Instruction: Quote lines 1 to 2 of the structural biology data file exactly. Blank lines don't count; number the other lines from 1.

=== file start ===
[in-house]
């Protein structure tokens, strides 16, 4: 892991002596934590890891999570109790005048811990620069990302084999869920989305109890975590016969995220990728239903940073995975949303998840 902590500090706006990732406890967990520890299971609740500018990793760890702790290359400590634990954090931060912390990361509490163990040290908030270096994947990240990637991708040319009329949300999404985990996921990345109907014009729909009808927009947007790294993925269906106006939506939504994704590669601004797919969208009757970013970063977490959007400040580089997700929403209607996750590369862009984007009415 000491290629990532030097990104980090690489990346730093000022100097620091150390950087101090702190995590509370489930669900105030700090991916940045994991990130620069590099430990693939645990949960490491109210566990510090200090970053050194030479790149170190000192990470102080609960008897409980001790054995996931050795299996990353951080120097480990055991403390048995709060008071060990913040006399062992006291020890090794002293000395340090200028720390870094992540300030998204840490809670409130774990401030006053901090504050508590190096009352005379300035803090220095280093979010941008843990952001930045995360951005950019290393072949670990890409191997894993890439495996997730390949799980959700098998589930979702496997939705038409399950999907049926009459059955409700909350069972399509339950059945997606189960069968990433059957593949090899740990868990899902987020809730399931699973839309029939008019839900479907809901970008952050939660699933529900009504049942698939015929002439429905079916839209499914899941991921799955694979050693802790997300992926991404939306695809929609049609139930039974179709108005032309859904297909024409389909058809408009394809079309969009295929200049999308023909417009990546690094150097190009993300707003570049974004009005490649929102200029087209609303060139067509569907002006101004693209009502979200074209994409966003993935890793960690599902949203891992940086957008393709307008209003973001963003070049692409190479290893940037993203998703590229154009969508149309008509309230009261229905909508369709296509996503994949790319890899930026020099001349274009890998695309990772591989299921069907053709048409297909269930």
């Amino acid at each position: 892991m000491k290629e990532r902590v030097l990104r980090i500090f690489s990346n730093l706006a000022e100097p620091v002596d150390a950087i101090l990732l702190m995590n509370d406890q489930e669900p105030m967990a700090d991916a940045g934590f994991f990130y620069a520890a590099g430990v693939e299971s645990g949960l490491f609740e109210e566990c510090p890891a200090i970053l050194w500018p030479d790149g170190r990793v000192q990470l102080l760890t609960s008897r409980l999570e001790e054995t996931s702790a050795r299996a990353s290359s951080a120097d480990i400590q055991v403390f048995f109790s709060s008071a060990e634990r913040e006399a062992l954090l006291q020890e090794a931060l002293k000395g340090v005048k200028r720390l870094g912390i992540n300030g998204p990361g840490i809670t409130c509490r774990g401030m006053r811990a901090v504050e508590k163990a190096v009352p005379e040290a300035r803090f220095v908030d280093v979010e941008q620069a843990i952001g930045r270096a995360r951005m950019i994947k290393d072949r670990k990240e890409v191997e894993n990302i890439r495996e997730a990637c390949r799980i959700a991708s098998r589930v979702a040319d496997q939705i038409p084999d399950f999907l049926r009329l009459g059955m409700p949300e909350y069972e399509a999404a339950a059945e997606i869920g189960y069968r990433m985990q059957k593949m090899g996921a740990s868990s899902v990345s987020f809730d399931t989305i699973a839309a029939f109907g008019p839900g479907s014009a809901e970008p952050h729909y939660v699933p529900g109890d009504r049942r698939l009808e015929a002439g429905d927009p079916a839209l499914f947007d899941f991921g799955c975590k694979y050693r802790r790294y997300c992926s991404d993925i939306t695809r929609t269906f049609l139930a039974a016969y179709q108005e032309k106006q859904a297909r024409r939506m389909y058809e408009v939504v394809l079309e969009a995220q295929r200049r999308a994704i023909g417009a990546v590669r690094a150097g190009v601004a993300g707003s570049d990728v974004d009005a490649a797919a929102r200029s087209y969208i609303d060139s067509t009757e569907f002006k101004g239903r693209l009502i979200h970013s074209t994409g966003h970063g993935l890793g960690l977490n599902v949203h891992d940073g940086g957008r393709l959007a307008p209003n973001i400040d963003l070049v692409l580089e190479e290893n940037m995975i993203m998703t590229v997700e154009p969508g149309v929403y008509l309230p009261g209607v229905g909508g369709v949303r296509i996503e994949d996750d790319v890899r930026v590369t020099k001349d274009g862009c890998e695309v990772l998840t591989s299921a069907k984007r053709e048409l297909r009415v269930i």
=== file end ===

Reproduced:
[in-house]
């Protein structure tokens, strides 16, 4: 892991002596934590890891999570109790005048811990620069990302084999869920989305109890975590016969995220990728239903940073995975949303998840 902590500090706006990732406890967990520890299971609740500018990793760890702790290359400590634990954090931060912390990361509490163990040290908030270096994947990240990637991708040319009329949300999404985990996921990345109907014009729909009808927009947007790294993925269906106006939506939504994704590669601004797919969208009757970013970063977490959007400040580089997700929403209607996750590369862009984007009415 000491290629990532030097990104980090690489990346730093000022100097620091150390950087101090702190995590509370489930669900105030700090991916940045994991990130620069590099430990693939645990949960490491109210566990510090200090970053050194030479790149170190000192990470102080609960008897409980001790054995996931050795299996990353951080120097480990055991403390048995709060008071060990913040006399062992006291020890090794002293000395340090200028720390870094992540300030998204840490809670409130774990401030006053901090504050508590190096009352005379300035803090220095280093979010941008843990952001930045995360951005950019290393072949670990890409191997894993890439495996997730390949799980959700098998589930979702496997939705038409399950999907049926009459059955409700909350069972399509339950059945997606189960069968990433059957593949090899740990868990899902987020809730399931699973839309029939008019839900479907809901970008952050939660699933529900009504049942698939015929002439429905079916839209499914899941991921799955694979050693802790997300992926991404939306695809929609049609139930039974179709108005032309859904297909024409389909058809408009394809079309969009295929200049999308023909417009990546690094150097190009993300707003570049974004009005490649929102200029087209609303060139067509569907002006101004693209009502979200074209994409966003993935890793960690599902949203891992940086957008393709307008209003973001963003070049692409190479290893940037993203998703590229154009969508149309008509309230009261229905909508369709296509996503994949790319890899930026020099001349274009890998695309990772591989299921069907053709048409297909269930």